Irish Health Cyber ​​Attack Could Have been even worse,report says

    A report from the independent health service in Ireland on cyberattack in May found the consequences could have been even worse. Transportation personnel were locked out of their computer systems and “severely” disrupted medical care in the area.

    But the report said it would be worse if the data was deleted or the Covid-19 vaccination systems or specific medical devices had been affected.

    The impact added a “much bigger” impact than initially expected. A report from PricewaterhouseCoopers (PWC), a supervisory commission, found that systems remain vulnerable to even worse attacks in the future. Irish technology systems were “weak” and some opportunities were required for red flags, cyber security experts have discovered.

    The attackers demanded payment to restore access to the computer systems, and the service took four months to fully recover.

    On March, a member of the Irish Health Service (HSE) executive spreads her email address two days ago. But the file was compromised with malware.

    The criminal gang spent the next two months traveling through an e-mail post. Many signs were put forward, which was in the works, but no investigation was made, and there was an opportunity of intervening, according to the report.

    Then at 01:00 BST on Friday 14th May the villains release their tour. The impact is devastating. Lead and Paper More than 80% of IT infrastructure is affected, with the loss of information and key patient diagnoses, causing serious impacts on health service and medical care.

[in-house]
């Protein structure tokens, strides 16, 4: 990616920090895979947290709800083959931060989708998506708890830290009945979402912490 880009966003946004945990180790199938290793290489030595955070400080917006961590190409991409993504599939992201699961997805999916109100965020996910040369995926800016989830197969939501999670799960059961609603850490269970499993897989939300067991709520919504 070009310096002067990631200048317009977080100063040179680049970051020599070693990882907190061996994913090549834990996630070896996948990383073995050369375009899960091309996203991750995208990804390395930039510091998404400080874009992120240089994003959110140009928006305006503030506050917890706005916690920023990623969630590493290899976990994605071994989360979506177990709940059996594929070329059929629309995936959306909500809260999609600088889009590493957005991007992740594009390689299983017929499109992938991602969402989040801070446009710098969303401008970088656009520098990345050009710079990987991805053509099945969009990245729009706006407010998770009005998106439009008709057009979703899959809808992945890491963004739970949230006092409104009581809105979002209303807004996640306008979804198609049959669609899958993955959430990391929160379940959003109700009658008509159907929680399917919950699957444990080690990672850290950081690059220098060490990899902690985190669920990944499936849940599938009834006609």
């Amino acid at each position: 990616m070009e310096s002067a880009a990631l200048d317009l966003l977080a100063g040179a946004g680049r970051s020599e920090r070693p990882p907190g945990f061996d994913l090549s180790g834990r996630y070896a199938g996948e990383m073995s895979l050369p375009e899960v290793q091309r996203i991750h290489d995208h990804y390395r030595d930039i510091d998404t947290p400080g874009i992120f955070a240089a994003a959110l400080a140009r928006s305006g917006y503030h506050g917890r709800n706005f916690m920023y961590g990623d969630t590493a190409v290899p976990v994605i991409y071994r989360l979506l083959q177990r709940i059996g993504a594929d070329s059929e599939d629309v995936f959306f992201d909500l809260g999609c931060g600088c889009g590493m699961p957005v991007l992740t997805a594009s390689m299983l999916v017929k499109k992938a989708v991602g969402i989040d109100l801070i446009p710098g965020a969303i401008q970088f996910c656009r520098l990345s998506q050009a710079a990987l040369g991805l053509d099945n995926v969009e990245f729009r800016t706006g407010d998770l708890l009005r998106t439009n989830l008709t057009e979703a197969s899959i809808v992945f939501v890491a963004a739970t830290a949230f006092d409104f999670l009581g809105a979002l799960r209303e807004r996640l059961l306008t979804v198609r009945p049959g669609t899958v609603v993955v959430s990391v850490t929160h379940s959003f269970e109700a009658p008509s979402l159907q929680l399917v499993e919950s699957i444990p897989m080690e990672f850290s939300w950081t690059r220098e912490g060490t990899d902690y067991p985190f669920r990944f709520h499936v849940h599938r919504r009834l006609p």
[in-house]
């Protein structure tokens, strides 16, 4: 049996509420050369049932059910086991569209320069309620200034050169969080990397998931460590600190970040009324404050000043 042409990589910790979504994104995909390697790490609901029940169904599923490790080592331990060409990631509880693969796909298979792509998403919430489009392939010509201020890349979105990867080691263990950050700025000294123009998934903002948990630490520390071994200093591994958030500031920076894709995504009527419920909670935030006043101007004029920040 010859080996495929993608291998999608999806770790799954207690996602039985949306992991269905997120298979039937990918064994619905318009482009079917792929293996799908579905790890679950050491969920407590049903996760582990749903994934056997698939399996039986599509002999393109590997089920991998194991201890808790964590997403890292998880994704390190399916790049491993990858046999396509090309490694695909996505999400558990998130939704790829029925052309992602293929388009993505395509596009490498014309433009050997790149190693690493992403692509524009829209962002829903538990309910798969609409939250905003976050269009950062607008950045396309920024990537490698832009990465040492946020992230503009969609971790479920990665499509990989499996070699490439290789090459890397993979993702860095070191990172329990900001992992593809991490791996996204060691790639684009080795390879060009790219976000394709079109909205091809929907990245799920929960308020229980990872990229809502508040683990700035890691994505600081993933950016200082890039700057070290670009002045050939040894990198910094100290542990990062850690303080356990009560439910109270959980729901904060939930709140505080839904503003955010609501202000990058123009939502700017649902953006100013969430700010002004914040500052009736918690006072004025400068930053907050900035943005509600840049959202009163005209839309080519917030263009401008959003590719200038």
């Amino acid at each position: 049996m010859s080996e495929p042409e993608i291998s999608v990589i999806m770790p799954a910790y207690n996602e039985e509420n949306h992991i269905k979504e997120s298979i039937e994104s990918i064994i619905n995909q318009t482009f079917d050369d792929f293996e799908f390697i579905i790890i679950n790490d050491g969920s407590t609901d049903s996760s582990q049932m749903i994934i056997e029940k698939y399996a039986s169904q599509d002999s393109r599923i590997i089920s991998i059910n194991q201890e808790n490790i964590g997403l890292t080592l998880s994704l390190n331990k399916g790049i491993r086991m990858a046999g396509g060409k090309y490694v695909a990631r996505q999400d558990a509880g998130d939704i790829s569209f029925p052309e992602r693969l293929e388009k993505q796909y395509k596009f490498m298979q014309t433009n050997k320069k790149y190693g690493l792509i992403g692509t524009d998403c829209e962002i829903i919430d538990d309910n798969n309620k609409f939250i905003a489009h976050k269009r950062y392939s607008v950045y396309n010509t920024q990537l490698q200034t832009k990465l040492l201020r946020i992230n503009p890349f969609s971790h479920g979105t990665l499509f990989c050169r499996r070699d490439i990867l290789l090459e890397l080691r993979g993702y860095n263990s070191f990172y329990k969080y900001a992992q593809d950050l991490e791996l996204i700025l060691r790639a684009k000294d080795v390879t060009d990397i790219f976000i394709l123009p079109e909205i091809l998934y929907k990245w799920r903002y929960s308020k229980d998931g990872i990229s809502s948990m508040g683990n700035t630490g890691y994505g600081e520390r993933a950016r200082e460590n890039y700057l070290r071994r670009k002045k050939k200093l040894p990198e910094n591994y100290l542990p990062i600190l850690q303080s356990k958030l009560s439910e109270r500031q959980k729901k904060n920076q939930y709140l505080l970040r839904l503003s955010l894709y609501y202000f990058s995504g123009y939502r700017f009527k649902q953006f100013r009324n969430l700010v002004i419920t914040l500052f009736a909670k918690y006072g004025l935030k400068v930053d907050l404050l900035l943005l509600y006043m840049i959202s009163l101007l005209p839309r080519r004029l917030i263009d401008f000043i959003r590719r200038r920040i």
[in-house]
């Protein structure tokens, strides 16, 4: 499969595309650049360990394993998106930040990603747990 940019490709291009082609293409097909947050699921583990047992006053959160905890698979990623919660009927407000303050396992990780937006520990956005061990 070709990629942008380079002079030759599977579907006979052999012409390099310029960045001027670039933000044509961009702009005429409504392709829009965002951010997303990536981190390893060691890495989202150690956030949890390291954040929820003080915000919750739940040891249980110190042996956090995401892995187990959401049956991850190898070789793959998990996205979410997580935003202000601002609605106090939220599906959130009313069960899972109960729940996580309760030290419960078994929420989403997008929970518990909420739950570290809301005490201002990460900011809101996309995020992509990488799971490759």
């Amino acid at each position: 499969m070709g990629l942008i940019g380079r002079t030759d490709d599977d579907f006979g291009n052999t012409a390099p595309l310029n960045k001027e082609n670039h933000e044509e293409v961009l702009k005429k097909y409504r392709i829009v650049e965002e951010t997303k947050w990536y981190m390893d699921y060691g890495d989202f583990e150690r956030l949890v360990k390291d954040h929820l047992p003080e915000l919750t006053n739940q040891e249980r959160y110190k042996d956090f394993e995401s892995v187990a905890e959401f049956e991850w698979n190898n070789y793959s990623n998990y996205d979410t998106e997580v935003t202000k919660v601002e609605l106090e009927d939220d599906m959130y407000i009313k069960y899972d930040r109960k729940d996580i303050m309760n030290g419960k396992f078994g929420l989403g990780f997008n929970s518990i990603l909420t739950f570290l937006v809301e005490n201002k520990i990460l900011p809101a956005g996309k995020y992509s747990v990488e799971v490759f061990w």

HSE employs some 130,000 people for health and social care for five million Irish citizens. But they all got down on the computer system. Doctors, nurses and other workers have lost access to information technology, clinical care, and laboratories. The inscriptions went down and the stick was used for pencil and paper.

    Lab test exams were also manually entered, which bore a greater risk of error. The medical care of thousands of people has been interrupted. A GP received a phone call from a surgeon after discussing the location of the patient’s operation when he was already working, according to the report.

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